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SOS for sea-life - UK Marine Strategy shows spectacular failure to protect our seas

Conservation and environment groups are highlighting the spectacular failure of UK Governments to deliver on their collective promises to keep our seas healthy and biologically diverse shown in the revised UK Marine Strategy

10 May 2019

Conservation and environment groups are highlighting the spectacular failure of UK Governments to deliver on their collective promises to keep our seas healthy and biologically diverse shown in the revised UK Marine Strategy (published late yesterday, 9 May). Conservation experts are calling on Governments across the UK to radically up the ambition and plans outlined in the proposals in order to tackle the current ocean emergency.

The new UK Marine Strategy shows that to date the UK has only succeeded on 4 out of 15 indicators needed for healthy oceans.[1] Yet despite this failure and dire warnings of biodiversity declines on land and sea by the UN this week[2] this key UK framework, which aims to help ensure marine ecosystems recover to a healthy condition, is worryingly weak.

Environmentalists are warning that without a step-change in approach we risk losing not only iconic nature, but also the benefits that a healthy marine environment provides for people.

In addition to disastrous declines in marine biodiversity, letting our seas suffer has clear and dramatic implications for the key issue of climate change and the ramifications of global warming for us all, as our oceans absorb one third of our CO2 and 90% of all heat produced by humans.[3] As we close in on new global AICHI targets to restore nature in 2020, the collective UK Governments’ admission that our oceans are in poor health is a wake-up call that we must grasp this once in a lifetime opportunity to turn the tide for our seas. The UK Marine Strategy should be the first step toward this - with proposals being consulted on for the next six weeks.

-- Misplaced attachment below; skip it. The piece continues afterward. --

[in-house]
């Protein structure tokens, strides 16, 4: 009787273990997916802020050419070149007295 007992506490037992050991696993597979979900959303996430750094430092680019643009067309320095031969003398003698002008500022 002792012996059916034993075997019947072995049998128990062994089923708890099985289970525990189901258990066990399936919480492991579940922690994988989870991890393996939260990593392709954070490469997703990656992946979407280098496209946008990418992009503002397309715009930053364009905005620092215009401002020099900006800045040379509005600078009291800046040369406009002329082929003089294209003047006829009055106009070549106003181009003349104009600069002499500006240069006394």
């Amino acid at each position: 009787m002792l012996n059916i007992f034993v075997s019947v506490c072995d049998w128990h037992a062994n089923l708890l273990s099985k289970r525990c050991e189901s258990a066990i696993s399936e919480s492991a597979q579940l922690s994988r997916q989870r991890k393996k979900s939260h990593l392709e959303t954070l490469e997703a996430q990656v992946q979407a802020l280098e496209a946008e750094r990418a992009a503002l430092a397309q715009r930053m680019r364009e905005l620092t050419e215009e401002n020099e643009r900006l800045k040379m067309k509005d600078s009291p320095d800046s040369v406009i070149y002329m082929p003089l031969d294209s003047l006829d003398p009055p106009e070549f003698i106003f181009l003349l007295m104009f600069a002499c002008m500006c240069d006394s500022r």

Chris Tuckett, Director of Programmes at Marine Conservation Society, and Chair of Wildlife and Countryside Link’s Marine Group, said: ‘Such a wholescale failure to meet our own targets for healthy oceans must be a wake-up call on behalf of our seas. If our oceans are ever to become healthy again it is vital that all Governments in the UK set legally binding targets which are ambitious and rapid. Time is running out for the waters and wildlife that we love.’

Alec Taylor, Head of Marine Policy at WWF, said: ‘We are facing a climate and environment emergency and the crisis is playing out below the waves as well as on land. The vast array of life that lives in our waters is disappearing, as plastic chokes our seas, seabirds starve and marine noise levels rise. We’re harming ourselves as well as our ocean wildlife, as healthy seas are vital in the fight against climate change and crucial for a sustainable fishing industry. This long-awaited Marine Strategy is extremely welcome, but it needs to set much bolder targets, if we’re going to halt the loss of nature now and put it on a path to recovery by 2030 and beyond.'

Gareth Cunningham, Head of Nature Policy at RSPB, said: ‘Business as usual is no longer an option when it comes to protecting the seas, wildlife such as seabirds are in serious decline across the UK. Decisive leadership is urgently needed to reverse these trends and put our seas and wildlife back on an even keel.’

Dr Lissa Batey, Senior Policy Manager at The Wildlife Trusts, said: ‘Today’s report is a startling wake up call, demonstrating that the losses we’ve observed on land are just as apparent in our seas. It is shocking that as the UK we are failing on so many aspects of the UK Marine Strategy. For instance setting up a noise registry does nothing to address the little known impacts of this ever increasing pollution on our seas. However, the Governments have an opportunity now to ensure that in a further six years’ time they are not reporting on failures once more - they must do better, doing more to ensure nature’s recovery on land and sea.’

Further quotes from additional environment organisations including Client Earth, Friends of the Earth and CHEM Trust can be found here.